Here is an important lesson for us to learn, and I don’t mean to dwell on tragic things, but approaching our jobs, our families, our friends, enemies, jobs, and so on with an open hand (i.e. open heart) helps us to see the good even in the midst of overwhelming darkness. It allows us to see pinpricks of light. It allows us to be moved to compassion and pity, to sympathize and empathize, to see the beauty of life, to say that we can move on, that we can appreciate even those that hate us, that we can be thankful, and that we can be immovable in peace and joy. A clinched and hardened heart only produces violence. There is no love, no hope, no faith. In contrast, an open heart can give and receive. Fr. Matthew the Poor, a Coptic monk, once said that the human heart is built to encompass the entire universe. But it can only do so if we if we bear no one ill, if we do not resent, if we are open.
Happily ever after is more real than real
Tolkien describes us as mythical beings. It is as if the need for myth, the sacred story, is hardwired into our DNA. This doesn’t mean we aren’t reasonable. It doesn’t mean we are superstitious simpletons. It means that we create myth so that we can understand our world, our minds, our hearts, and so we can point to a transcendent reality that is not readily perceptible through the empirical senses. Part and parcel of this hardwired mythmaking is the notion of a “Happily Ever After.”
Just as we are expected to voluntarily give up our childlike faith and innocence, this “Happily Ever After” is often attacked by many of us in our modern culture as “unrealistic,” and therefore useless in understanding our lives and the world around us. Even storytellers reject Tolkien’s vision of storytelling and the human person. We reject the tales of our ancestors, and their lessons and knowledge. Walt Disney’s adaptation of fairy tales embraces this largely disregarded facet of the human person precisely in the proclamation of “Happily Ever After.”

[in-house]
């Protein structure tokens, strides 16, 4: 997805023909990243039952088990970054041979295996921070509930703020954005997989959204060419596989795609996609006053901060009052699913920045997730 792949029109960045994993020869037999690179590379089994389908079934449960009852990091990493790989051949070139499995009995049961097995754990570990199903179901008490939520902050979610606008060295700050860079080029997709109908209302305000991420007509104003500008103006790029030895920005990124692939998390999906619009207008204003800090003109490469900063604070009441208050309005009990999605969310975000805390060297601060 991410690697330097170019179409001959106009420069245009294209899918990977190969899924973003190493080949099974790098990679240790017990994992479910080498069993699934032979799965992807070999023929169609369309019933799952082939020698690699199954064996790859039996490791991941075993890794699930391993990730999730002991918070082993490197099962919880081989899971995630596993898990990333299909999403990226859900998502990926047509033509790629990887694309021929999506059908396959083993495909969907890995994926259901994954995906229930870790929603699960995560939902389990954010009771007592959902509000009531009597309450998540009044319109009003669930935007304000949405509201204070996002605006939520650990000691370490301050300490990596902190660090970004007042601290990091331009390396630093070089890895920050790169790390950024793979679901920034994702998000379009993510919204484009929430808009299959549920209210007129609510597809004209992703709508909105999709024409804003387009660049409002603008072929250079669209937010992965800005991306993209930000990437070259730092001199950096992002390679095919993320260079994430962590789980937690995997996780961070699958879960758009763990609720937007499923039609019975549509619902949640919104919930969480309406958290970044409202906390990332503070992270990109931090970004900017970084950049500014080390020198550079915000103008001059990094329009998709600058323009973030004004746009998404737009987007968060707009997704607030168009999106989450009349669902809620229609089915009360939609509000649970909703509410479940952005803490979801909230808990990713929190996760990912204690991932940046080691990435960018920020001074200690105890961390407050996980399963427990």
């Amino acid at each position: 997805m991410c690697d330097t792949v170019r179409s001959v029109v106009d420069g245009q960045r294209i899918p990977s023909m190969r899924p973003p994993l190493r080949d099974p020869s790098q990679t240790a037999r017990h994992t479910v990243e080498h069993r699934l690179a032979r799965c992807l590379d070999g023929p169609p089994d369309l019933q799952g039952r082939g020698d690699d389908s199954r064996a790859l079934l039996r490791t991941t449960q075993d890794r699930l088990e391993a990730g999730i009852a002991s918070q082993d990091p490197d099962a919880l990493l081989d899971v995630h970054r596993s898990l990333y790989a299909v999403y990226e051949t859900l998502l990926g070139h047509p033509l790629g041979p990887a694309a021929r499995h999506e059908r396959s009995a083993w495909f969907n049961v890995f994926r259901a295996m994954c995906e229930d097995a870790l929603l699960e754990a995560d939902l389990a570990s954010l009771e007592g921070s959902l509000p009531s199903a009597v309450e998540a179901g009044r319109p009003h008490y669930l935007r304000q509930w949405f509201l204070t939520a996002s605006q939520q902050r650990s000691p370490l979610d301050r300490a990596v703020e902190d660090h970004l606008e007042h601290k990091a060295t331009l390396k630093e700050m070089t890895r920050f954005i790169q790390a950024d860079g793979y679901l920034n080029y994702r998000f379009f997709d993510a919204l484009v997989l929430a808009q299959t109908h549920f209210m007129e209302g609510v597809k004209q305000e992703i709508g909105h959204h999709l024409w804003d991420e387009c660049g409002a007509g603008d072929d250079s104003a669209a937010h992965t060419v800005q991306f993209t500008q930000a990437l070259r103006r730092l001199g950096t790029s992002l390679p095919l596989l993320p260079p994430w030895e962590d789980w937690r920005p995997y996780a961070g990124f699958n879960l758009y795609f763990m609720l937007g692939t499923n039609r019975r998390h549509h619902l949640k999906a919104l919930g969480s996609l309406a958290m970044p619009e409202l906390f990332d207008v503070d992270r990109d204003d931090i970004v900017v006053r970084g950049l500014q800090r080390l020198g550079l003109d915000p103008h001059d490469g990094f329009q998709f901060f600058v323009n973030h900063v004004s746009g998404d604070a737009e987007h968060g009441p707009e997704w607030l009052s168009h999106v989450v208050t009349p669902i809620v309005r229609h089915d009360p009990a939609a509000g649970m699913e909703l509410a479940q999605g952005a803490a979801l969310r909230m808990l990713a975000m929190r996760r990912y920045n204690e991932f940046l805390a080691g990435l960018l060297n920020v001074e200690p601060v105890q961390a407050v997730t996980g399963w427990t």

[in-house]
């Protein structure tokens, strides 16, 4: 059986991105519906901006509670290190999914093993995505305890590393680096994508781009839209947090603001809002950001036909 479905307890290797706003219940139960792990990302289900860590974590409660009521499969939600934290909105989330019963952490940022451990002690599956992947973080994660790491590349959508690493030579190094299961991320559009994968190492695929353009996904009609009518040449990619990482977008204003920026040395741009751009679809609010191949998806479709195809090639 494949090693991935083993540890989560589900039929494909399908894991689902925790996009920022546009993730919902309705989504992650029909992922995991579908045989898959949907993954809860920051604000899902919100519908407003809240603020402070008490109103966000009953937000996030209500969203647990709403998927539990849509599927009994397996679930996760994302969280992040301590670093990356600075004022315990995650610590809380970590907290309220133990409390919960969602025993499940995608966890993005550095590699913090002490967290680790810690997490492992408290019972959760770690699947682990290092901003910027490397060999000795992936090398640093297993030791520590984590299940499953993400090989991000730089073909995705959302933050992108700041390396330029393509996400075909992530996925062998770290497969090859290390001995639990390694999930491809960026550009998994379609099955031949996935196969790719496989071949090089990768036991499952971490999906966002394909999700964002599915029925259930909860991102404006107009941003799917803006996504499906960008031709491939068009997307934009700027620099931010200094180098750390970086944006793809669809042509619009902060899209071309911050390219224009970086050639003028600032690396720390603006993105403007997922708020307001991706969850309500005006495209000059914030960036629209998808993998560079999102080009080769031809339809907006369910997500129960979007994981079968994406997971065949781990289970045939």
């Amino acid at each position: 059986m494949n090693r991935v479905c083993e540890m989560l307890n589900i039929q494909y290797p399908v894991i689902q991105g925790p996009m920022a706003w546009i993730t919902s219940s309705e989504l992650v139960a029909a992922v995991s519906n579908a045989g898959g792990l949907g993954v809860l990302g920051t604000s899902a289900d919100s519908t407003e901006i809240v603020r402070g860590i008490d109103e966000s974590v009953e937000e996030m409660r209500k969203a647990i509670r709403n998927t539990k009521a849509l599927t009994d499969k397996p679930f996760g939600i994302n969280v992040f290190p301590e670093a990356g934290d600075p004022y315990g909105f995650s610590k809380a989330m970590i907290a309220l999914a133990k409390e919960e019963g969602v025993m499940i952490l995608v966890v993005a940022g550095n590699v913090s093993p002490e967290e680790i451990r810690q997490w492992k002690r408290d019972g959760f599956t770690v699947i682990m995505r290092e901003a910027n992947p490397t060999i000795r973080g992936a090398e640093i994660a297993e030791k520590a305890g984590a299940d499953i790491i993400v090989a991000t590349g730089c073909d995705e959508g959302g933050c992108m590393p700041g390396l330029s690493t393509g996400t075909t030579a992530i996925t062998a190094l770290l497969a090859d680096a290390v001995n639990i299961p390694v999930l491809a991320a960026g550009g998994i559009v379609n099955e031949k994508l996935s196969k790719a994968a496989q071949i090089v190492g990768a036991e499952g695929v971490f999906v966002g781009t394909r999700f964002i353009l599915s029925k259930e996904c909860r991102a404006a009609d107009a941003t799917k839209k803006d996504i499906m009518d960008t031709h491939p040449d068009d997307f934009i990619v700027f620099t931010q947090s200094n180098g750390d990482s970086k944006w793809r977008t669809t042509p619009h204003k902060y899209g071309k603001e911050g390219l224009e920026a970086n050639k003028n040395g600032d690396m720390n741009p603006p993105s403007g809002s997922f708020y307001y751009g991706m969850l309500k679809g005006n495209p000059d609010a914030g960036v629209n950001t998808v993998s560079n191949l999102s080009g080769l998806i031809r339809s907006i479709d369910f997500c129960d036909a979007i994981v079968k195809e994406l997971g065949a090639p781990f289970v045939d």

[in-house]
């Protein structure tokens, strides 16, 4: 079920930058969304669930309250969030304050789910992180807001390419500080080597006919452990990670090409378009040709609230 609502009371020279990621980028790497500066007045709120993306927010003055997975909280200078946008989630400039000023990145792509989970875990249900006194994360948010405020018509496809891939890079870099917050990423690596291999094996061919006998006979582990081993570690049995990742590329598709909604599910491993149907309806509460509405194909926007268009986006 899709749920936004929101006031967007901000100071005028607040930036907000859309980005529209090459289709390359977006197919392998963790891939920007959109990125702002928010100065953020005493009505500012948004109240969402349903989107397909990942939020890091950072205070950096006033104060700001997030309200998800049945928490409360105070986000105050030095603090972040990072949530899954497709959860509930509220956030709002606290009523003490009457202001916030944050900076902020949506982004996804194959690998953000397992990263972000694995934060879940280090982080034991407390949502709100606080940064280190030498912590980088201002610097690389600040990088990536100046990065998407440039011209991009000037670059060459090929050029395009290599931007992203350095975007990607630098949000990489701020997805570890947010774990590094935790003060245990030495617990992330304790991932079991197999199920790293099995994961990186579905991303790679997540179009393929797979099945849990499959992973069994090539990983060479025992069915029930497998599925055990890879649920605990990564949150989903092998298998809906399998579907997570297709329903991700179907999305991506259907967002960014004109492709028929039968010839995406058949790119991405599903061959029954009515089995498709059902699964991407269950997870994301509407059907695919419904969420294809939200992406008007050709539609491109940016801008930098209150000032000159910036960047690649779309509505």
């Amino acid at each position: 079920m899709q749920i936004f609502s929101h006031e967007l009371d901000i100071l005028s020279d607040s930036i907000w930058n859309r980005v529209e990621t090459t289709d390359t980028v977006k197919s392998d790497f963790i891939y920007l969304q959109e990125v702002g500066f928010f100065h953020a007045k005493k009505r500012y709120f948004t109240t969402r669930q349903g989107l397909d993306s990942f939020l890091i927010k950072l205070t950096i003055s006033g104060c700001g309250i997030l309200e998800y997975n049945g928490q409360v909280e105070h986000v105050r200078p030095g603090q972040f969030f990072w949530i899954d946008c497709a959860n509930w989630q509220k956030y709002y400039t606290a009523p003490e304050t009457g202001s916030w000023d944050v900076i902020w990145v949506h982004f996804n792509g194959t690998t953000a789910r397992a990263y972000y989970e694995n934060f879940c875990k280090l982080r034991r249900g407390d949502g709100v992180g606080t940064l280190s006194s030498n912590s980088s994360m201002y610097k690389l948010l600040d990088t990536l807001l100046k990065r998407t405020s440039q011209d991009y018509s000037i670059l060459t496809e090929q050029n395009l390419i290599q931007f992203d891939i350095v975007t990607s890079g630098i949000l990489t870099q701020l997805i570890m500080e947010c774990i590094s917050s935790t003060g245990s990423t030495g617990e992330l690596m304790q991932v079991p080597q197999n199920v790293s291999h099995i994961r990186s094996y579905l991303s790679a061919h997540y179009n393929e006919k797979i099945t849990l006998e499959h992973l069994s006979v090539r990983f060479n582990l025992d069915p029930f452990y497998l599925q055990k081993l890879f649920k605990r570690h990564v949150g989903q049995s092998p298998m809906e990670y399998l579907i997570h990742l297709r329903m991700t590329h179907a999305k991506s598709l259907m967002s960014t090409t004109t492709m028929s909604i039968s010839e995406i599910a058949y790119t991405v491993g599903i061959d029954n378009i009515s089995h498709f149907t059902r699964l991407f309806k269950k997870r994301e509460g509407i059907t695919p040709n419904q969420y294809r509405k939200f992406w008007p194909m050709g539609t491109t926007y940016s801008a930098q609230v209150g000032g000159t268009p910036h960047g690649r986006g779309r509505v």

Prince Charming and Cinderella, as in all Disney fairy tales, will live happily ever after. I would suggest that the phrase, “Happily Ever After,” is usually shallowly misunderstood as meaning there are no hardships, no problems, and always bouncy and laughing, and as such, we reject it. We are right to reject the shallow interpretation, but we are wrong when we throw the baby out with the bathwater. As Prince Charming has approached life with a sense of openness to finding his true love, and as he searches for the one who fits the shoe, the only clue to the identity of his true love, he dedicates himself to finding her. When he finds her, and when they marry, there is a peace, a joy, a sense of rest and contentment. This is the definition of “Happily Ever After” that we need to consider. It doesn’t mean there are no hardships. It doesn’t mean there are no fights, or problems. It means that they each find the person who completes them, and in this completion, they each must sacrifice and work to be fulfilled in the other. But this work in love is joy itself, it is happiness itself, and this work of the two becoming one is most definitely a “Happily Ever After.”
This continual evolution also points us, once again, to a transcendent reality–to an ultimate fulfillment and rest. Perhaps we are so hopelessly earthbound that we cannot look at the possibilities, and dare to hope. Perhaps we are terrified of being hurt and left behind. Perhaps we want desperately to hold on to our own ego. The myth shows us innumerable possibilities, and gives us hope that what we see around us isn’t all that there is. It creates within us a longing for a completion, and shows that there will be rest and fulfillment.
So, in the end, we are mythical, communal, persons needing to be involved in the lives of others; needing their help to grow and become who we are supposed to be. If we can approach life with an open heart, we make ourselves able to perceive the light in the darkest of nights. And finally, there really is a “Happily Ever After.”